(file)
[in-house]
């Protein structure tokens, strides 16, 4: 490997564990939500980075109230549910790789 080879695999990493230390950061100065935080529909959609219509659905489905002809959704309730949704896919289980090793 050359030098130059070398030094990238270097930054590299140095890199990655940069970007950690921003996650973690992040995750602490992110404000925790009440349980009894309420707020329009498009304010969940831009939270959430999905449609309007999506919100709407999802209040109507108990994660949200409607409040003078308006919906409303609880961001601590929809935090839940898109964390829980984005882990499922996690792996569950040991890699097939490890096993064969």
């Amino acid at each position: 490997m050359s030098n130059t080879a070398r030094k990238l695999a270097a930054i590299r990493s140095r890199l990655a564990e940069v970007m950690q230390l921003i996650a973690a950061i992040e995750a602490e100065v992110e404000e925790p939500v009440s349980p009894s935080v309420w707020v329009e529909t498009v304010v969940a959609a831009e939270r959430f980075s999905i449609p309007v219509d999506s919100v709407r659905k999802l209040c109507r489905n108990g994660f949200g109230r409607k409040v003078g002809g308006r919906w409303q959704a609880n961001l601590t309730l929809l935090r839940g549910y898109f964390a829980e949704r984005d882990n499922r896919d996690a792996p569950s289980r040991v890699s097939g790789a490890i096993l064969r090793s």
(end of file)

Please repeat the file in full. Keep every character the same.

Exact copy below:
[in-house]
């Protein structure tokens, strides 16, 4: 490997564990939500980075109230549910790789 080879695999990493230390950061100065935080529909959609219509659905489905002809959704309730949704896919289980090793 050359030098130059070398030094990238270097930054590299140095890199990655940069970007950690921003996650973690992040995750602490992110404000925790009440349980009894309420707020329009498009304010969940831009939270959430999905449609309007999506919100709407999802209040109507108990994660949200409607409040003078308006919906409303609880961001601590929809935090839940898109964390829980984005882990499922996690792996569950040991890699097939490890096993064969």
């Amino acid at each position: 490997m050359s030098n130059t080879a070398r030094k990238l695999a270097a930054i590299r990493s140095r890199l990655a564990e940069v970007m950690q230390l921003i996650a973690a950061i992040e995750a602490e100065v992110e404000e925790p939500v009440s349980p009894s935080v309420w707020v329009e529909t498009v304010v969940a959609a831009e939270r959430f980075s999905i449609p309007v219509d999506s919100v709407r659905k999802l209040c109507r489905n108990g994660f949200g109230r409607k409040v003078g002809g308006r919906w409303q959704a609880n961001l601590t309730l929809l935090r839940g549910y898109f964390a829980e949704r984005d882990n499922r896919d996690a792996p569950s289980r040991v890699s097939g790789a490890i096993l064969r090793s």